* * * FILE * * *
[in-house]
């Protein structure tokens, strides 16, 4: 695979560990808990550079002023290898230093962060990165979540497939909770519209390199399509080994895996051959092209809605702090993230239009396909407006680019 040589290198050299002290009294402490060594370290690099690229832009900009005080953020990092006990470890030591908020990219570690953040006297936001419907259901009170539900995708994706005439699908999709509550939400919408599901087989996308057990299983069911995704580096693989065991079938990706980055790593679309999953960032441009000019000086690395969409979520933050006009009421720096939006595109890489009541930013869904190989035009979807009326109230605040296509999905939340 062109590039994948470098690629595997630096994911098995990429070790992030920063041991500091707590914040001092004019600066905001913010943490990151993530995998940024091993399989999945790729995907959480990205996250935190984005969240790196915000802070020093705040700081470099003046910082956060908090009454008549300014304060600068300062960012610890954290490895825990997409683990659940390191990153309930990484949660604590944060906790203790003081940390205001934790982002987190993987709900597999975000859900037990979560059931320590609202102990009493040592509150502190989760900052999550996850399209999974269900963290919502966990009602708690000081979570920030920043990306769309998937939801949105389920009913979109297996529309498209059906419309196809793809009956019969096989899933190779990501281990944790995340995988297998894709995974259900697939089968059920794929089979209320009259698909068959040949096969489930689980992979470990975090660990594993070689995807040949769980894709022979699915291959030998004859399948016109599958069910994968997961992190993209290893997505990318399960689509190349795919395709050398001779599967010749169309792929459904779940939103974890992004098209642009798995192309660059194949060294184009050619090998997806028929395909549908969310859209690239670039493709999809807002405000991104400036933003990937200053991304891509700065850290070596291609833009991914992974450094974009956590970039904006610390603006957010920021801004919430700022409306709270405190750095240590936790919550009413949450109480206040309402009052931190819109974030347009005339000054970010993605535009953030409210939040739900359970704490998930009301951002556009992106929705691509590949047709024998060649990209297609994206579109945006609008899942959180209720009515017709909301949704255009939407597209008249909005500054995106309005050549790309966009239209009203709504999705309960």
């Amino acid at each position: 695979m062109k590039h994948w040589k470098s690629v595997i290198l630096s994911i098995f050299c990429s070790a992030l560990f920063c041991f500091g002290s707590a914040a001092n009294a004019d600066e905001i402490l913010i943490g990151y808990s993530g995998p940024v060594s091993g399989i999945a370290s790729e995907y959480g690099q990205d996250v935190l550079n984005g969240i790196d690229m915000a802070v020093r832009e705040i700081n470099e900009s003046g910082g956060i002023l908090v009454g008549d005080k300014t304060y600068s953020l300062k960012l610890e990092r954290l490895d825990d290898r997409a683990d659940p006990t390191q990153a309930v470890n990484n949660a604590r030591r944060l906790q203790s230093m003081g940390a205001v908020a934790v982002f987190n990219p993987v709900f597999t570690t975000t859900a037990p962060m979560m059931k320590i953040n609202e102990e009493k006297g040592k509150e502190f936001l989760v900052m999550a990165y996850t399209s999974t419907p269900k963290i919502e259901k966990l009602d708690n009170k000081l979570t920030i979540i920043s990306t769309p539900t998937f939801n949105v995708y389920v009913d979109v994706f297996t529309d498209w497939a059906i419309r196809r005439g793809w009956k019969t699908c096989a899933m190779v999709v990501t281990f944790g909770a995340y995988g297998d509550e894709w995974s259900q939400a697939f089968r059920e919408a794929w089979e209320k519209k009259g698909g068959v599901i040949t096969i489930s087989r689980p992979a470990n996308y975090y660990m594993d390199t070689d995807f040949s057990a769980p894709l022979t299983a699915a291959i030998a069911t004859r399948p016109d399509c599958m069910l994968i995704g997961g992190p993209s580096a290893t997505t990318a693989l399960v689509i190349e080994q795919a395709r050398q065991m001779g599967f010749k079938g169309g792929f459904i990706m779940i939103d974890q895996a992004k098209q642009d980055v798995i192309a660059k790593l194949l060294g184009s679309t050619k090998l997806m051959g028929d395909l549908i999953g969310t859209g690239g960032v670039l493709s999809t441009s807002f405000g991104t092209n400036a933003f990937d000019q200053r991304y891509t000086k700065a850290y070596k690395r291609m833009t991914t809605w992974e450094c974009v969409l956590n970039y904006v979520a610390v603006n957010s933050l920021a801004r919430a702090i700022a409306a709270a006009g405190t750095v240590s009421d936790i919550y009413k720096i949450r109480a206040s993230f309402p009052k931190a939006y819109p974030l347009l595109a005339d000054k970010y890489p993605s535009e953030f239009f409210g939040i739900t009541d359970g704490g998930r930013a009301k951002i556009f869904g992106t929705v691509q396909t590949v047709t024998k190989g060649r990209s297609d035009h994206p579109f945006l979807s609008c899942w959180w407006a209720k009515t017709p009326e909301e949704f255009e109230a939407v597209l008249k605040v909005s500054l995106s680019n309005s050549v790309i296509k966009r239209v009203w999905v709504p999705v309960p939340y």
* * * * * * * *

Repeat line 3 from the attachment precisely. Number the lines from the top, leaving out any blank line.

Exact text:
């Amino acid at each position: 695979m062109k590039h994948w040589k470098s690629v595997i290198l630096s994911i098995f050299c990429s070790a992030l560990f920063c041991f500091g002290s707590a914040a001092n009294a004019d600066e905001i402490l913010i943490g990151y808990s993530g995998p940024v060594s091993g399989i999945a370290s790729e995907y959480g690099q990205d996250v935190l550079n984005g969240i790196d690229m915000a802070v020093r832009e705040i700081n470099e900009s003046g910082g956060i002023l908090v009454g008549d005080k300014t304060y600068s953020l300062k960012l610890e990092r954290l490895d825990d290898r997409a683990d659940p006990t390191q990153a309930v470890n990484n949660a604590r030591r944060l906790q203790s230093m003081g940390a205001v908020a934790v982002f987190n990219p993987v709900f597999t570690t975000t859900a037990p962060m979560m059931k320590i953040n609202e102990e009493k006297g040592k509150e502190f936001l989760v900052m999550a990165y996850t399209s999974t419907p269900k963290i919502e259901k966990l009602d708690n009170k000081l979570t920030i979540i920043s990306t769309p539900t998937f939801n949105v995708y389920v009913d979109v994706f297996t529309d498209w497939a059906i419309r196809r005439g793809w009956k019969t699908c096989a899933m190779v999709v990501t281990f944790g909770a995340y995988g297998d509550e894709w995974s259900q939400a697939f089968r059920e919408a794929w089979e209320k519209k009259g698909g068959v599901i040949t096969i489930s087989r689980p992979a470990n996308y975090y660990m594993d390199t070689d995807f040949s057990a769980p894709l022979t299983a699915a291959i030998a069911t004859r399948p016109d399509c599958m069910l994968i995704g997961g992190p993209s580096a290893t997505t990318a693989l399960v689509i190349e080994q795919a395709r050398q065991m001779g599967f010749k079938g169309g792929f459904i990706m779940i939103d974890q895996a992004k098209q642009d980055v798995i192309a660059k790593l194949l060294g184009s679309t050619k090998l997806m051959g028929d395909l549908i999953g969310t859209g690239g960032v670039l493709s999809t441009s807002f405000g991104t092209n400036a933003f990937d000019q200053r991304y891509t000086k700065a850290y070596k690395r291609m833009t991914t809605w992974e450094c974009v969409l956590n970039y904006v979520a610390v603006n957010s933050l920021a801004r919430a702090i700022a409306a709270a006009g405190t750095v240590s009421d936790i919550y009413k720096i949450r109480a206040s993230f309402p009052k931190a939006y819109p974030l347009l595109a005339d000054k970010y890489p993605s535009e953030f239009f409210g939040i739900t009541d359970g704490g998930r930013a009301k951002i556009f869904g992106t929705v691509q396909t590949v047709t024998k190989g060649r990209s297609d035009h994206p579109f945006l979807s609008c899942w959180w407006a209720k009515t017709p009326e909301e949704f255009e109230a939407v597209l008249k605040v909005s500054l995106s680019n309005s050549v790309i296509k966009r239209v009203w999905v709504p999705v309960p939340y």